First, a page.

It's been a tough slug since this rotten recession began, bringing jobs and companies such as PotashCorp
The good news is that the economy is in a bottoming process right now, according to Bruce Yandle, interim dean of Clemson University's business school and professor of economics at George Mason University's Mercatus Center. Yandle is perhaps best known for having developed a theory called "Bootleggers and Baptists" to explain political behavior.
"Recessions start when the economy is at peak growth," Yandle said on a recent visit to Motley Fool Headquarters. "The peak defines the beginning of the recession. Recessions end when they can't get any worse. We're getting to the point where we're beginning to flatten out. When we're flattening out, [we're] bottoming."
Yandle pointed to a couple of economic indicators that signify the U.S. economy is bottoming: the Institute for Supply Management's services and manufacturing indices. The ISM index for manufacturing, which sharply dropped from September (at the time Lehman Brothers collapsed) to December, has begun to recover, signifying that a bottoming process is in the works. The same goes for the ISM services index. Though still erratic, the index is moving upward. A reading of 50 on either scale is neutral. A reading above 50 means the economy is expanding; below 50, the economy is contracting. While the latest readings for both indices are still below 50, they are moving back up toward that mark.
Although the economy is troughing, Yandle said it won't actually post positive gross domestic (GDP) growth until the first quarter to mid-year of 2010, which he said will be tepid at best.
The long-term trend for our economy has averaged 3.5%, and he says we could see growth below that level in the coming years. "We're not getting back on the yellow brick road," he said.
Recovery drivers: The employed and entrepreneurs will fuel recovery
Who will we rely on to fuel economic recovery? Traditionally, the consumer is the one to help our economy out of the doldrums, and Yandle says this time is no different. While unemployment is approaching 10%, and, he says, will most likely climb to that level, he points out that "employment efficiency" is still at 90%. "It's that 90% of the country that is employed that will pull us out; not monetary policy," he says.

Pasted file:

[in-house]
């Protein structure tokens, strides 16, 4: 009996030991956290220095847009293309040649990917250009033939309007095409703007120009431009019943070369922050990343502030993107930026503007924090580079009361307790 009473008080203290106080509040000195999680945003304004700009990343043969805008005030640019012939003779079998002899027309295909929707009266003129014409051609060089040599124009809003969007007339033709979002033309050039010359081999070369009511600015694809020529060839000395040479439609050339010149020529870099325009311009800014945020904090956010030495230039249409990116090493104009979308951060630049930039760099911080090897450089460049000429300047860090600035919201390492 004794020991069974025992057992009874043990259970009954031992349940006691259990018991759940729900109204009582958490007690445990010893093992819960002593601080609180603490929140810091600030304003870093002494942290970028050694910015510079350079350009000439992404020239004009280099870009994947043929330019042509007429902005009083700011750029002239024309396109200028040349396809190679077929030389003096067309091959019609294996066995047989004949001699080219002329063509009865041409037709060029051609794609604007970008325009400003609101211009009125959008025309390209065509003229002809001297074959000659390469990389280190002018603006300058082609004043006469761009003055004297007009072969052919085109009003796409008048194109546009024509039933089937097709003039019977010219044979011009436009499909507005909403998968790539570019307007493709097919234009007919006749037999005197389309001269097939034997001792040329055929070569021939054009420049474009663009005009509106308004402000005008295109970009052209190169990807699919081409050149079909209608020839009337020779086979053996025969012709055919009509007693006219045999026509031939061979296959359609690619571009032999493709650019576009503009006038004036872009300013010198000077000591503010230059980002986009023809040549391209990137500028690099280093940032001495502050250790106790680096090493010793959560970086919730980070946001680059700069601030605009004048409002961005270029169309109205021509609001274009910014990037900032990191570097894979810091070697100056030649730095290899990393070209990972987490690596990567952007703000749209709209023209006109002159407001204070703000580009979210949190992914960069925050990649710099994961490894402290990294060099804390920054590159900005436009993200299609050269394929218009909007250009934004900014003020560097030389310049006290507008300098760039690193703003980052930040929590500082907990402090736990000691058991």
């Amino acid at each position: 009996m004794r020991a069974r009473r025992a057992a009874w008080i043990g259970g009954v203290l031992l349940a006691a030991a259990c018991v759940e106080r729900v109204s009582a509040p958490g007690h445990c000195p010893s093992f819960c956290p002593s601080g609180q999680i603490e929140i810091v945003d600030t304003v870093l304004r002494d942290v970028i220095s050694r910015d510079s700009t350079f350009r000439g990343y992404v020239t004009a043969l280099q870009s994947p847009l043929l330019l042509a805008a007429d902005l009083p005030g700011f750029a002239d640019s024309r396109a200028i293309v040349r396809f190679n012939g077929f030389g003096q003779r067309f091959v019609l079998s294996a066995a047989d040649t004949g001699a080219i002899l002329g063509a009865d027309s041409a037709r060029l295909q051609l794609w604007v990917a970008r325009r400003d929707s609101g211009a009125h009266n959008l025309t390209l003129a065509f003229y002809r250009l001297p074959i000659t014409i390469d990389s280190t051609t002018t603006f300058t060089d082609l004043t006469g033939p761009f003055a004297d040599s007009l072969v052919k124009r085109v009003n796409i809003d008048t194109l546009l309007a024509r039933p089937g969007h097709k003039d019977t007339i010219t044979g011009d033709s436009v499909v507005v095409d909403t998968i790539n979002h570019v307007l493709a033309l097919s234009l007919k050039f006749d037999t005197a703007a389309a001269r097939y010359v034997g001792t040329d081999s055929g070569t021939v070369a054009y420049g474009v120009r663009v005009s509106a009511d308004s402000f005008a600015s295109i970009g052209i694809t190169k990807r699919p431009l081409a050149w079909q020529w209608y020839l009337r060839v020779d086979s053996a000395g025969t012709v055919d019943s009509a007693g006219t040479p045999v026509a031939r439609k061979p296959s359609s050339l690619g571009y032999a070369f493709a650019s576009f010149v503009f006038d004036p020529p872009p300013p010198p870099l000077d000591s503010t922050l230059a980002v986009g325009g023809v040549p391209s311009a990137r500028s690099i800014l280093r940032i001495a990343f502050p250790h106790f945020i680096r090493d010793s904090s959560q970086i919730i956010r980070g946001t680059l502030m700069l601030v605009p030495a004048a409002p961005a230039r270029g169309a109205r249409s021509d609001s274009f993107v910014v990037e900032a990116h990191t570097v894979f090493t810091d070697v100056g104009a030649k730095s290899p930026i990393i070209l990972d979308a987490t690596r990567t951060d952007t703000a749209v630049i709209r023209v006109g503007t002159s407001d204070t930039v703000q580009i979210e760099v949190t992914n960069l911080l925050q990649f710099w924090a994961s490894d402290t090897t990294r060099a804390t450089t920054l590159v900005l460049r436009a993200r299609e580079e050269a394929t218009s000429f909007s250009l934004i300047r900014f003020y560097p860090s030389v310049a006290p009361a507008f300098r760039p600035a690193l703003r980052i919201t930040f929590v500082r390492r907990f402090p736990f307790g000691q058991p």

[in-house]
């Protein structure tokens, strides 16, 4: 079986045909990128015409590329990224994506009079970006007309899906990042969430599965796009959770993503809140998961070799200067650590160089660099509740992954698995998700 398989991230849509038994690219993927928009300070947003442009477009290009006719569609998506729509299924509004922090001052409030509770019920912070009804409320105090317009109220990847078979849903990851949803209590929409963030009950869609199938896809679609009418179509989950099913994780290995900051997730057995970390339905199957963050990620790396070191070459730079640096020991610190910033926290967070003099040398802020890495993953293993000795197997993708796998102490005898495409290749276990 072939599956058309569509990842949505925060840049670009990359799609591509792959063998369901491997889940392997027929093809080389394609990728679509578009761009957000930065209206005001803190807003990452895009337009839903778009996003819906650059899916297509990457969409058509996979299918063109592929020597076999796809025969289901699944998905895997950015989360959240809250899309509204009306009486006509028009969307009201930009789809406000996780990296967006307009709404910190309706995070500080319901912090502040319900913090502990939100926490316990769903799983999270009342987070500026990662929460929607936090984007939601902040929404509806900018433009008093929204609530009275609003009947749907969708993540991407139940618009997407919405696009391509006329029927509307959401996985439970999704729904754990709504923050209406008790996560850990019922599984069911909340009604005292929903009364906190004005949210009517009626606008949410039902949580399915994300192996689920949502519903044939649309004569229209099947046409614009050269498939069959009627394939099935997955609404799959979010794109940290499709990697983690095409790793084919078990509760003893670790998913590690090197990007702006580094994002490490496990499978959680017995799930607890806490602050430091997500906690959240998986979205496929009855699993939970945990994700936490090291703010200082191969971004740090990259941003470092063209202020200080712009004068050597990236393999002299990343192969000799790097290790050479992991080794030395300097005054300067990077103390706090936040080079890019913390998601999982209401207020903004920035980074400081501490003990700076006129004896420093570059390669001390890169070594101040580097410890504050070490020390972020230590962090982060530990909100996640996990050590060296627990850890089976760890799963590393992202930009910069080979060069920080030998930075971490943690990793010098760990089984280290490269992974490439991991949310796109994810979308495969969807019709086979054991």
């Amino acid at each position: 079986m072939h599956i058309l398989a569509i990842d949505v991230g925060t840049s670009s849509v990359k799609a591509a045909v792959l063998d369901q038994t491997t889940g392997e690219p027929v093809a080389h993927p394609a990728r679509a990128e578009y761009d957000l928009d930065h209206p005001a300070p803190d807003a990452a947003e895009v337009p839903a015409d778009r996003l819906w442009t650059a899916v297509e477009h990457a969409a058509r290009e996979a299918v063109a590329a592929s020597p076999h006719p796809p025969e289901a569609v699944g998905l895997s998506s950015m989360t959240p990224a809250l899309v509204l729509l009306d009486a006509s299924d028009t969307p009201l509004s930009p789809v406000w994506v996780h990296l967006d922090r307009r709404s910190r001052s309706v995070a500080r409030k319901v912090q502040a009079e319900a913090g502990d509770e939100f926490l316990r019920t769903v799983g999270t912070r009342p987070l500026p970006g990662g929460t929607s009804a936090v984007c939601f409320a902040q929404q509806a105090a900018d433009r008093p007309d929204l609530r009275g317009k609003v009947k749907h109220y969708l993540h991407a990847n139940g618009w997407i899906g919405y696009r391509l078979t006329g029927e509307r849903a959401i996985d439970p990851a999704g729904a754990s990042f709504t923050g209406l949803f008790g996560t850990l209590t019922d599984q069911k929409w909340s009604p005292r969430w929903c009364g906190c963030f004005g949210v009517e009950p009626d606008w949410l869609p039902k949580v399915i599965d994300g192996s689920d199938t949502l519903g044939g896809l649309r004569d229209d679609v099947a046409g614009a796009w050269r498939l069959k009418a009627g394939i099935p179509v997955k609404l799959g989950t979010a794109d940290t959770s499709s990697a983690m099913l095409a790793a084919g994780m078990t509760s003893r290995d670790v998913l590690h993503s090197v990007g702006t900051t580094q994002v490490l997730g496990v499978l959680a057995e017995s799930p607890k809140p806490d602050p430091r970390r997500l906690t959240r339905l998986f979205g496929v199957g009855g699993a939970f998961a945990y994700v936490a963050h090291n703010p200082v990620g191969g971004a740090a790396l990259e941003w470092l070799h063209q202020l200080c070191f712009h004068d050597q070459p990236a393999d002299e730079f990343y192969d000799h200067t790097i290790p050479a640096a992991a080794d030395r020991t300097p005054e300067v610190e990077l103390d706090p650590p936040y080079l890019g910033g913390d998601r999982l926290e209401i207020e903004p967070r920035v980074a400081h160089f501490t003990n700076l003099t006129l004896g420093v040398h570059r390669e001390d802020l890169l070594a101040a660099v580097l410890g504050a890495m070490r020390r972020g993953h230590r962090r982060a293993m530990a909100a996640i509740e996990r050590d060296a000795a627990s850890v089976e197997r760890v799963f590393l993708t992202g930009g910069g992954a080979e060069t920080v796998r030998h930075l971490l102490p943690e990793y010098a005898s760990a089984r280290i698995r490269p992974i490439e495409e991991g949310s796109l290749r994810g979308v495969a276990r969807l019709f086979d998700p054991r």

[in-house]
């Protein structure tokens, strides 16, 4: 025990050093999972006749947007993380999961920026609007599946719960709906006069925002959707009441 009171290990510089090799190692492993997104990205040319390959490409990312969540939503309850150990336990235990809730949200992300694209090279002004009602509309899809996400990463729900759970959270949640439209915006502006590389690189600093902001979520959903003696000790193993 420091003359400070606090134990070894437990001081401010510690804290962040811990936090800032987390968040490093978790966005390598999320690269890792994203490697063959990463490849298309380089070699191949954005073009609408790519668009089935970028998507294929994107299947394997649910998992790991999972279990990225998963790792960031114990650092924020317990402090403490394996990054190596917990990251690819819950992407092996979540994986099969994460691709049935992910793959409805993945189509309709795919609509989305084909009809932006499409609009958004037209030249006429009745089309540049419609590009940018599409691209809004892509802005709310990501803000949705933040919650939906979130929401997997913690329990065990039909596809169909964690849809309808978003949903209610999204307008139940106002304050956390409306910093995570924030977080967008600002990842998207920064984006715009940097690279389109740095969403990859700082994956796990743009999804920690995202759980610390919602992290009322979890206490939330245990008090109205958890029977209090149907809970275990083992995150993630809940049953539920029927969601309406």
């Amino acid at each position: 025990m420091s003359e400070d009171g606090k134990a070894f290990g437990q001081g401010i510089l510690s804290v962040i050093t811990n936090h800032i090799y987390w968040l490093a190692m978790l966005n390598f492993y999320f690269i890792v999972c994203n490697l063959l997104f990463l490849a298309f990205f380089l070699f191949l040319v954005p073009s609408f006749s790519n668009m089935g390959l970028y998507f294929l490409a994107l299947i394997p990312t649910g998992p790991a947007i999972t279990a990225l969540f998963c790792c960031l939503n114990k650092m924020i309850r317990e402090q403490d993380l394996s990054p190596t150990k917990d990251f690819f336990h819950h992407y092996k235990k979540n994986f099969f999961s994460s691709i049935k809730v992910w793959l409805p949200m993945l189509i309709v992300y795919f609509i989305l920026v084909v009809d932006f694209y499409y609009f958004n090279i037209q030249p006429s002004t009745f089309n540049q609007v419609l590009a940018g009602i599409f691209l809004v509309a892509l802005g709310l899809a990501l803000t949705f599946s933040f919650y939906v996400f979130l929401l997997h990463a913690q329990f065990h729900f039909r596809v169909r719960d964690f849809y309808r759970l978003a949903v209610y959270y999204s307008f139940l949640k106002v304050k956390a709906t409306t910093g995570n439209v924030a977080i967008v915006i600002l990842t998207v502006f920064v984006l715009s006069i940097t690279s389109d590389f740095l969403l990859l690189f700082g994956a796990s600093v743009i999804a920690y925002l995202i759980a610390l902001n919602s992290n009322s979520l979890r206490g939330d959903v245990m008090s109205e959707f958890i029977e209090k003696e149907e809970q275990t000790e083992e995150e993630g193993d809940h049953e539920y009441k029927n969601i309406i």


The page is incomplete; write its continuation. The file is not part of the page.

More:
To that end, Yandle says those that have lost their jobs will be forced to be creative, spurring innovation and fueling recovery. According to Yandle, historically following every recession, the number of entrepreneurs, or "non-employer firms" (firms that have only one employee, with the rest being contractors), increases. Currently, 75% of firms in the U.S. are non-employer firms. Yandle thinks we're poised to have the largest surge in entrepreneurs in the next three to four years as a result of government policy and people who lost their jobs.
Risks to recovery
Though the economy has gone through much of this virus, there's always the risk that another shoe will stomp on the anemic recovery. One potential pitfall is a large number of adjustable-rate mortgages (ARMs) that are subject to adjustment over the next 10 months. Depending on which direction interest rates move, those mortgages could adjust up or down.
"There's a [potentially] serious hazard out there," he said. "If those interest rates go up, then we will have another wave of foreclosure, not as serious as the last one, but serious. Along with that comes the commercial real estate part. That shoe has not dropped and is going to drop."
Yandle says there's going to be more commercial real estate-related bankruptcies than we've seen thus far, which could be triggered by rising interest rates. However, Yandle thinks that, while we'll feel some pain, it won't be of the same magnitude as the subprime collapse we've already experienced.
Financial reform and the power of the Fed
There has been a lot of finger-pointing as people seek to address the downfalls of missing the financial debacle, which has infected the rest of the economy. As a result, the Obama administration has proposed legislation to overhaul the financial regulatory framework. One part of the proposed new rules Yandle favors is that regulators will be given the authority to handle situations such as the collapse of Lehman, or wind down "too big to fail institutions" such as Citigroup
However, what worries Yandle most about the proposed regulatory reform is ceding greater power to the Federal Reserve. "The problem here is that the Fed would become a major regulator in addition to being the central banker," he said. Should the Fed obtain these powers, Yandle worries it would no longer be independent from the political process. He worries that politicians would now be able to control the Fed and influence, or skew, monetary policy decisions according to the interests of politicians and lobbyists, not in the interest of what is best for the overall economy.
"So now we have a Fed that will be controlling wealth and the ability to produce wealth by some huge enterprises," he said. "They will become the target of huge lobbyists like never before. It's to be expected ... this is a serious problem."